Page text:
For this, the first installment of Jumping Sharks, I chose a crime-thriller styled after the classic film noir detective films we’ve come to love and know so well…. with dinosaurs. That’s right, dinosaurs. Imagine taking every cliché, every stereotype of a film noir, and combining them into a movie. Distill the essence of Prairie Home Companion’s Guy Noir, Private Eye – itself already the purified spirit of film noir – and you have something coming close to Anonymous Rex. Then add dinosaurs.
Let’s start with the basics – this is a SyFy (then Sci Fi) Channel original movie, made in 2004. It is loosely based (according to Wikipedia, only the overall concept was kept, and few of the actual details) on the novels Anonymous Rex and Casual Rex, by Eric Garcia. Vincent Rubio (Sam Trammell, True Blood) is a private investigator, who also happens to be a Velociraptor. His Triceratops partner Ernie Watson (Daniel Baldwin, Cold Case, Vampires) takes a case involving an apparent suicide which quickly leads to questions about the dead dino. From there, the plot progresses basically as you’d predict – murder, cover-up, conspiracy, cult, China Town, dinosaurs.
The movie itself was not bad, at least, not by SyFy standards (for those of you unfamiliar with what that truly means, keep following this blog as it develops – SyFy Channel will be a staple of mine). While the acting is mediocre, the plot cliché and predictable, and the writing way too concerned with reminding the viewer that yes, dinosaurs are in fact still alive, when the movie gets away from the dinosaur thing, it just comes across as cliché and predictable. Not bad, just kinda boring.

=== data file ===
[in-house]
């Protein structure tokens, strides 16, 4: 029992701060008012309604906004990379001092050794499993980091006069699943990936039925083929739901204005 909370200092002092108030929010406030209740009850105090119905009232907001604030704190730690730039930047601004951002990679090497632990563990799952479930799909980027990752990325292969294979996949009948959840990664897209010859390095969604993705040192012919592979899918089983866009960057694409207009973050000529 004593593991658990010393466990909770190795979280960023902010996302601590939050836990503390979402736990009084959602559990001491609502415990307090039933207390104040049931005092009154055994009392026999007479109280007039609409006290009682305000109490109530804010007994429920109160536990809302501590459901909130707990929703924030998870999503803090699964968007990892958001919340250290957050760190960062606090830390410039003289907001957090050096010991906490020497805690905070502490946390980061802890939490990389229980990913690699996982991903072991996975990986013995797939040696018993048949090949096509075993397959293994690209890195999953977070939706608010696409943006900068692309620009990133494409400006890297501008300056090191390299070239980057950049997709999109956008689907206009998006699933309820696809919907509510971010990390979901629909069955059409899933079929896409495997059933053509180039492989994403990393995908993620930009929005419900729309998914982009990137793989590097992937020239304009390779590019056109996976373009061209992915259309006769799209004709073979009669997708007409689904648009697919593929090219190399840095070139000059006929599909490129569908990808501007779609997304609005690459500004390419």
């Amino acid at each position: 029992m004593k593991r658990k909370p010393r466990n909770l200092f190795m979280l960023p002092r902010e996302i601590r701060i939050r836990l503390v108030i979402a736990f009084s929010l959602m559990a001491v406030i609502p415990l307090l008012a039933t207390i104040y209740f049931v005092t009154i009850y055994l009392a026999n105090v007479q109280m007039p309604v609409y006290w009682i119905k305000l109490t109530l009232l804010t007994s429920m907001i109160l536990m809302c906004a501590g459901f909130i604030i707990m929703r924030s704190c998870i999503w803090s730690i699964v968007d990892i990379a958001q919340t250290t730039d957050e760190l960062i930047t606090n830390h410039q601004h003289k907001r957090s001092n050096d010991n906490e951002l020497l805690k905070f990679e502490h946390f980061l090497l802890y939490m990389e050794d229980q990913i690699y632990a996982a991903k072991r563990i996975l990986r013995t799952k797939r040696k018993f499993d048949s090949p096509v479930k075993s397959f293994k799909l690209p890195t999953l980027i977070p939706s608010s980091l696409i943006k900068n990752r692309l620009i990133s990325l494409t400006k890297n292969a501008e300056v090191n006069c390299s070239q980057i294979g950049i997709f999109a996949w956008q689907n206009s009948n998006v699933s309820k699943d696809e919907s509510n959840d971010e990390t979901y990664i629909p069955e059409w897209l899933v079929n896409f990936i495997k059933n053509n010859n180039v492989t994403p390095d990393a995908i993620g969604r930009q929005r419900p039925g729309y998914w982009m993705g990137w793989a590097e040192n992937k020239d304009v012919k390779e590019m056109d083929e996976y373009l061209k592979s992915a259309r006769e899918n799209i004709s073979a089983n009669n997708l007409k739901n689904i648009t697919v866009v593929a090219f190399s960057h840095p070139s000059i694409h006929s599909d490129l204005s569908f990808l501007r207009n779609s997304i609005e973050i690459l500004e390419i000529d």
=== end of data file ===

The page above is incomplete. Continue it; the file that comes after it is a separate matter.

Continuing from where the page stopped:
That’s not to say there was nothing good here. The CGI was definitely a step above what I’m used to in SyFy original movies, and the movie never quite took itself too seriously. At the same time, it raised some good, universal questions about what it means to be a person, and it even had two moments of almost poignant metaphor, which lasted just long enough for the metaphor to be beaten over the viewer’s head, completely ruining the effectiveness.
So how did this movie jump the shark, you might ask? Well, aside from the whole “dinosaur” thing (the accepted premise of this movie, after all), dinosaurs in society maintain their secret through the use of disguises – holographic disguises. Which just raises the question that, if dinosaurs have personal holographic devices, why have they not been able to dominate the whole of the planet and forced humanity into servitude? Why are they not at least flying around in hover cars, or hunting using lasers, or even just using 3D holographic entertainment? Moreover, why are all the dinosaur mannerisms so very distinctly human, even when in the privacy of their own homes? More to the point, evolutionarily speaking, how can dinosaurs talk with such distinctly human voices? The movie never attempted to answer any of these questions, and maybe that’s all for the best, since none of them really relate to the plot more than tangentially. But the fact remains that, for whatever reason, questions along these lines kept drifting into my mind, distracting me from the dinosaurs and predictability.
Though there is something to be said for watching Daniel Baldwin sprout a Triceratops head to gore a guy into a fence.